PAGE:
10 September 2012
Downturn in Ontario Economy
The city of Ontario has become a place of interest due to the economical issue of financial inequality, non-affordable houses, poorest funding of public services among all other provinces. In response to the economic downturn of the Ontario economy due to the excesses of debt run, the world of the Ontario economies is approaching a new era, which is very negative.
With a population of more than thirteen million (13,000,000 >), which is 38.8% of Canada, Ontario is home to one in three Canadians. More than 15 percent live in urban Centre’s, largely in cities on the shores of the great lakes. Regardless of the size of Ontario, it is ranked at the bottom of the province pack inclusive of: Alberta, British Columbia, Manitoba, New Brunswick, Newfoundland and Labrador, Nova Scotia, Ontario, Prince Edward Island, Quebec, and Saskatchewan. When it comes to funding and access to public programs and services ranging from health care to education and justice to disability benefits. The income gap between rich in Ontario is very high with the provinces poor and middle classes (grassroots citizens) working more hours with inconsequential income gains while the richest still gain more huge income with less experience in hard work, in other words no matter how hard the poor/middle class work they cant earn as much or even 10 percent as much as the rich. Ontario also has the worst record on affordable housing, with 152,077 Ontario households on wait lists in January 2011, the report says. In 2009, Ontario spent $64 per person on affordable housing compared to the provincial average of $115 per person. The poor still can’t even afford the houses that range from prices as high as C$292,500, which happens to be the cheapest price for a house in Ontario.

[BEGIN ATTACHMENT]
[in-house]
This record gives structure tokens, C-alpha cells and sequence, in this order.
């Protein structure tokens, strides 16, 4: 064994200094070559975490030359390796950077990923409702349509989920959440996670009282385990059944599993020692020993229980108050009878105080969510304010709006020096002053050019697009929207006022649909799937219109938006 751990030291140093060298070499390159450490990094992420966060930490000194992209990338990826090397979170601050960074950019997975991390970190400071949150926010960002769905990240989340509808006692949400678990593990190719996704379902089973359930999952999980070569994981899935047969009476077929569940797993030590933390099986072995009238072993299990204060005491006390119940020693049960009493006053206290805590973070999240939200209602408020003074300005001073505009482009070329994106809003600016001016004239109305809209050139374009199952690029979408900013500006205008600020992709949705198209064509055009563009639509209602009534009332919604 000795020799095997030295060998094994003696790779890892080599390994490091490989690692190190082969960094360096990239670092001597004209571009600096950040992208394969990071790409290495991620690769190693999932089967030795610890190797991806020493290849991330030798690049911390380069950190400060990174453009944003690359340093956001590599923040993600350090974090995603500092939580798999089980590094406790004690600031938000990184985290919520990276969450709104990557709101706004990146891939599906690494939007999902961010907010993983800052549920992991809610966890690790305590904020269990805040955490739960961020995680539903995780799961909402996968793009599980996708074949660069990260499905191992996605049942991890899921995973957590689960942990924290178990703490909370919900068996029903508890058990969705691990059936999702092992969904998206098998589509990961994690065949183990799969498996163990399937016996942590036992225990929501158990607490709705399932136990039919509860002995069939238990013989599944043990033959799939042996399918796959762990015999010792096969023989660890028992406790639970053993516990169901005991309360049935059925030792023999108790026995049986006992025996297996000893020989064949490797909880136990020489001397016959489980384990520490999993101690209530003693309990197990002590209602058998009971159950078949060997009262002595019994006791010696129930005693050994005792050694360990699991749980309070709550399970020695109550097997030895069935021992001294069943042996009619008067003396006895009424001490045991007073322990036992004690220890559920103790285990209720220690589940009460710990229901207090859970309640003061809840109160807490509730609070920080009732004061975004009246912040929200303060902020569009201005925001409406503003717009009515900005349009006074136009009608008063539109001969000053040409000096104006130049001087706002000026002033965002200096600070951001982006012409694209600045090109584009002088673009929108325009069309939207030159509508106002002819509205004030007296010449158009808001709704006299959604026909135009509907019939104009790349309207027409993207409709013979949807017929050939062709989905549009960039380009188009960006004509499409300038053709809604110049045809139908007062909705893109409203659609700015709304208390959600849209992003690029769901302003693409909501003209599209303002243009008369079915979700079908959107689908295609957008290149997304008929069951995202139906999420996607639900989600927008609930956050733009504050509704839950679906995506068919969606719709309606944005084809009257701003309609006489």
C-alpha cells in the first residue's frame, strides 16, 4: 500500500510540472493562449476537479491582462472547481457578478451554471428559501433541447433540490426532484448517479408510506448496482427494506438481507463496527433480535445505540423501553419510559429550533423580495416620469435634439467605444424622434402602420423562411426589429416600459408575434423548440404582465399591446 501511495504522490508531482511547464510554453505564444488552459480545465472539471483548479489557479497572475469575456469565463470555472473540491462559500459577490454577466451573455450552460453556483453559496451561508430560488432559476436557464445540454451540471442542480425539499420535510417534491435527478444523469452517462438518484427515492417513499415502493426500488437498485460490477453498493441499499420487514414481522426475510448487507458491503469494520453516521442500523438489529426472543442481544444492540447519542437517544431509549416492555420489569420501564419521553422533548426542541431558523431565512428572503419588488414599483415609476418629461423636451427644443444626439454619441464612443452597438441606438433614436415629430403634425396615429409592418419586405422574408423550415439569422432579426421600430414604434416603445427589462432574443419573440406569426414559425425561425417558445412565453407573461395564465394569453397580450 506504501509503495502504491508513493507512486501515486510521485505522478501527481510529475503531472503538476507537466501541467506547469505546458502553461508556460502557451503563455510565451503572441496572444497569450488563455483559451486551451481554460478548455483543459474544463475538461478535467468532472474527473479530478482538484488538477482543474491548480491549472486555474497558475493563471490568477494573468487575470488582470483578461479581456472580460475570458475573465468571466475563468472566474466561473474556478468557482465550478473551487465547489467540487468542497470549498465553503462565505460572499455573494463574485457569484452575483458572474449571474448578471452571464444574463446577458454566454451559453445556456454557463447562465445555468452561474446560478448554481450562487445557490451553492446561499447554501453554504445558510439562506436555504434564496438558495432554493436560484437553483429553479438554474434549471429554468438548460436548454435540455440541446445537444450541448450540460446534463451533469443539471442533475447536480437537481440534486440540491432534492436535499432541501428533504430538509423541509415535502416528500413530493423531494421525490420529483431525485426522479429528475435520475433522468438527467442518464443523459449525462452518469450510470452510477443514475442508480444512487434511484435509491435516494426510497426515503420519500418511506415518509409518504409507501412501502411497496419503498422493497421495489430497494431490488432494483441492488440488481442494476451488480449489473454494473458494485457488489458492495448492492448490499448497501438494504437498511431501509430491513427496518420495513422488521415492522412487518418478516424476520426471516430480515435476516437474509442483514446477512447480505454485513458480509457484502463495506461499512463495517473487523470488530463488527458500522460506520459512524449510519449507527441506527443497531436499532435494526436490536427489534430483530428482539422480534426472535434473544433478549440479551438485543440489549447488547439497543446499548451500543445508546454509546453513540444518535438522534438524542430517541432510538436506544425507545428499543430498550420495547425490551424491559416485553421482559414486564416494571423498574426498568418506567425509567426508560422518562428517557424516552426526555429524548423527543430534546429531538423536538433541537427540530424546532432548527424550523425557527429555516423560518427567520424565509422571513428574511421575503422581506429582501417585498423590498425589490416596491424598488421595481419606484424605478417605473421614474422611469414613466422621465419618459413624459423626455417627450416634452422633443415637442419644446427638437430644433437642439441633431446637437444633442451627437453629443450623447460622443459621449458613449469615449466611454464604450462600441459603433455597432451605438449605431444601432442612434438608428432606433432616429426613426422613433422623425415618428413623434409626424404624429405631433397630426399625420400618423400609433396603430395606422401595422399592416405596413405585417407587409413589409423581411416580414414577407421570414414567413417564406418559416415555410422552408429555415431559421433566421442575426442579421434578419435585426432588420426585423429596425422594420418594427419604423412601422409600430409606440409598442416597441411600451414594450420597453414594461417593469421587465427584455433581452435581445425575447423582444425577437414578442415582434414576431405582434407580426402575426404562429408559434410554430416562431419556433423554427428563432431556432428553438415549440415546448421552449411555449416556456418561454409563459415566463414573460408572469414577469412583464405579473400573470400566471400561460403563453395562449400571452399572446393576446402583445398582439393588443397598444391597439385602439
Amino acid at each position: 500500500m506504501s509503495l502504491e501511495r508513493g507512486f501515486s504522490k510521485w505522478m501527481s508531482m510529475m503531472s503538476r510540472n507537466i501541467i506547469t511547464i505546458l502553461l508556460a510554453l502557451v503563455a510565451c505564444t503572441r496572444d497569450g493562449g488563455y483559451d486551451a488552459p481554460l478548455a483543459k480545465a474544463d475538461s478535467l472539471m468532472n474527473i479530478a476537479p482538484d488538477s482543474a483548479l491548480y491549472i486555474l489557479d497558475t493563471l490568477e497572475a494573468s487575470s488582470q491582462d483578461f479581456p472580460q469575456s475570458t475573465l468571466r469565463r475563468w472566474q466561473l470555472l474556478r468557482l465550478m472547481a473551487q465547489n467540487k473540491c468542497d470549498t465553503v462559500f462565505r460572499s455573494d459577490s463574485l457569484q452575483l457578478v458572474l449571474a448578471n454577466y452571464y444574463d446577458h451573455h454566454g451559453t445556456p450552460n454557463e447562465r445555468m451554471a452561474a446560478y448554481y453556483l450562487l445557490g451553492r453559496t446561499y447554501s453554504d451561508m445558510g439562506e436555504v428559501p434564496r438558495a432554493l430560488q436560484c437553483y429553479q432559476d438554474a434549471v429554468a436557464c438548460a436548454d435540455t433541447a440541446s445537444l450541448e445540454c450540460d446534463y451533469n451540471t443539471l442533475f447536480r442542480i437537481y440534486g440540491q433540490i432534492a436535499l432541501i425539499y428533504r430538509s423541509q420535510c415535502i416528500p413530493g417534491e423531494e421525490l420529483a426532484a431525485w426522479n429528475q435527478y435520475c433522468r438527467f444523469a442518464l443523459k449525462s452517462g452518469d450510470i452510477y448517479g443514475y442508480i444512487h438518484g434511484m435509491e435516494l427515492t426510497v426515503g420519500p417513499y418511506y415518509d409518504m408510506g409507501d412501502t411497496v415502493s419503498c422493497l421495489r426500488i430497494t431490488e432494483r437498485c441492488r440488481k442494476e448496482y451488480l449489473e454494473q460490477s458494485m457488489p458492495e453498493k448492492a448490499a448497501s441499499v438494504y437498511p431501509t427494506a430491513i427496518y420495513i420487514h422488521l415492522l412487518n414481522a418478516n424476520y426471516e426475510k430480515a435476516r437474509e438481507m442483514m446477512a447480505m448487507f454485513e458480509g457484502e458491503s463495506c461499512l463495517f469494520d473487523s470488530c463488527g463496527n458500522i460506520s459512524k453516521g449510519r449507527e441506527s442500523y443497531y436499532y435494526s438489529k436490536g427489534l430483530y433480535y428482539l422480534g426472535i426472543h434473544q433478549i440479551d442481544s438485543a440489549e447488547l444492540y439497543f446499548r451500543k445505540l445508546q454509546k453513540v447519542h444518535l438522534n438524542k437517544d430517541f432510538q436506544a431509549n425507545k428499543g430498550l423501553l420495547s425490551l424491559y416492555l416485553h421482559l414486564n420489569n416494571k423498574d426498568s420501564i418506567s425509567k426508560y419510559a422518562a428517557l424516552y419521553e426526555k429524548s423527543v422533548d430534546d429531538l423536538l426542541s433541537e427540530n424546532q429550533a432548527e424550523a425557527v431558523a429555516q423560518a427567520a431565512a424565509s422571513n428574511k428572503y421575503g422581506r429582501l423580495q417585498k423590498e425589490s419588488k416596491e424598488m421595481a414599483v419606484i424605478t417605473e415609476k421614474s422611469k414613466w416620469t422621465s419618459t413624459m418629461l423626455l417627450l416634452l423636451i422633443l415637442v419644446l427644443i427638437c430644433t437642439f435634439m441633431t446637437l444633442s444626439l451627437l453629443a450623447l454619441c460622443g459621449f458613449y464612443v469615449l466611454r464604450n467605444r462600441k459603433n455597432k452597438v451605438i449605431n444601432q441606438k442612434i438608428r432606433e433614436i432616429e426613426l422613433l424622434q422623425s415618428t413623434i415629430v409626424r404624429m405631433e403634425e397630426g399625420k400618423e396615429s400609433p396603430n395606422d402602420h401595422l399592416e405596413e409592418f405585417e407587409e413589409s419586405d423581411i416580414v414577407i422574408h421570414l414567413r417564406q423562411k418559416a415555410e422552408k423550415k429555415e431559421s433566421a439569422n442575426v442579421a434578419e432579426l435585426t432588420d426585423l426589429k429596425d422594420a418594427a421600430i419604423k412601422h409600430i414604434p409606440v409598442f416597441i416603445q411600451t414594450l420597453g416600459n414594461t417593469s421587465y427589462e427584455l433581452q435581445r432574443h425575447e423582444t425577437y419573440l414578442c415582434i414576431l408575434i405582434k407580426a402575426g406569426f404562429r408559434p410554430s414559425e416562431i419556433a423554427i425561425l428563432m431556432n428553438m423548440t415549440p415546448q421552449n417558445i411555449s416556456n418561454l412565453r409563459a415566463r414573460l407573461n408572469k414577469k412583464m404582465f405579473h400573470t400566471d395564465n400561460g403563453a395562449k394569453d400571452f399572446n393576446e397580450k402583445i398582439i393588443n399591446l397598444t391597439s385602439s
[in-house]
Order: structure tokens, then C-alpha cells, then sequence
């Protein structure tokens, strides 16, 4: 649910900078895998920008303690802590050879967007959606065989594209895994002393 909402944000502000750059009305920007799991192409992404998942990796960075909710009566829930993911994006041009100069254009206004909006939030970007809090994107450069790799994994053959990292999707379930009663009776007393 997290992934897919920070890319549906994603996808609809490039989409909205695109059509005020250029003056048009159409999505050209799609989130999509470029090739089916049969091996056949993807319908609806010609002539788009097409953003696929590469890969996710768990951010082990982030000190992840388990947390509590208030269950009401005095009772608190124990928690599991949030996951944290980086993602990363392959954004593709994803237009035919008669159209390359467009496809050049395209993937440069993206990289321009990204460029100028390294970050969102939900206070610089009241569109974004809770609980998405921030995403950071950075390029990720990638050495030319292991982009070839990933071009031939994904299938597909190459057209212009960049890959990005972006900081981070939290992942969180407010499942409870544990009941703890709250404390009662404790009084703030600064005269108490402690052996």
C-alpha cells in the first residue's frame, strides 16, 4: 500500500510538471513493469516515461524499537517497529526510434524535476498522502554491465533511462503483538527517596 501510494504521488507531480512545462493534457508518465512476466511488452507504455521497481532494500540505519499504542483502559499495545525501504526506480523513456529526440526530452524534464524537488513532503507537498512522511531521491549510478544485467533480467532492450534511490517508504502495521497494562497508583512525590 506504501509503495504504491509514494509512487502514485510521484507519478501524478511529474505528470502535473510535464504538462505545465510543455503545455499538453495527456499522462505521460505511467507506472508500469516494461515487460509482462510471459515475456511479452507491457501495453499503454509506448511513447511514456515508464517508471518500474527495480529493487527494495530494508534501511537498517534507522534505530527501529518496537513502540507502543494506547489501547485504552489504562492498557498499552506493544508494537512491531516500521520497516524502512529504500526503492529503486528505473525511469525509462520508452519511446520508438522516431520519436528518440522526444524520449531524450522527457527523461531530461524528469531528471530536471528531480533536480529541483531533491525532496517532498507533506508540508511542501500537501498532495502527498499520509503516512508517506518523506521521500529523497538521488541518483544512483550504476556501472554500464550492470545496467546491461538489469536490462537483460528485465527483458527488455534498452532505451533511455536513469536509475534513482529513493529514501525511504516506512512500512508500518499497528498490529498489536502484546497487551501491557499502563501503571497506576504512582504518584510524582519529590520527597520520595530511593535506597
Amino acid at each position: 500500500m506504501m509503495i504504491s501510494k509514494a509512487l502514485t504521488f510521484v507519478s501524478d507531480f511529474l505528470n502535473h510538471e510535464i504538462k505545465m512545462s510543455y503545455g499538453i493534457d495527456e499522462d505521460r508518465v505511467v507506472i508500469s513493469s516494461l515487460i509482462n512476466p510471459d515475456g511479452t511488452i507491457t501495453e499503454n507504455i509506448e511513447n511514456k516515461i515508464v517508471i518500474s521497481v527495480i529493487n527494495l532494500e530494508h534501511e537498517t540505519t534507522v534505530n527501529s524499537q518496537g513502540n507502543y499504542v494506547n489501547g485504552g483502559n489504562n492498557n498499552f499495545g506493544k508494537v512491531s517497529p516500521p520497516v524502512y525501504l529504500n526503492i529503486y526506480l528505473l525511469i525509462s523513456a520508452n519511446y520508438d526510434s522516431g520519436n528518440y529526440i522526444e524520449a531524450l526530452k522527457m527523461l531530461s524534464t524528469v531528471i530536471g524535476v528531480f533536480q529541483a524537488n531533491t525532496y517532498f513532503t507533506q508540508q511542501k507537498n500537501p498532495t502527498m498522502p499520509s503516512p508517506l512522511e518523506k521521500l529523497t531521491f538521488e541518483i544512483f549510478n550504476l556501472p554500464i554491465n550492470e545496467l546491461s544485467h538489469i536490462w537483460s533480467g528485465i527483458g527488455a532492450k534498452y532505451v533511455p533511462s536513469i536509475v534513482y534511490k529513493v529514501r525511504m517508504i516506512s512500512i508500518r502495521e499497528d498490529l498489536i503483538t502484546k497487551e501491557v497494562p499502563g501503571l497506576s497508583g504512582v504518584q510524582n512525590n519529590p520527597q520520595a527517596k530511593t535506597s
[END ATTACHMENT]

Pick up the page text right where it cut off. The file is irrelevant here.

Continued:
From 1981 to 2010,Ontario experienced the largest income inequality of any of the eleven provinces at the same time...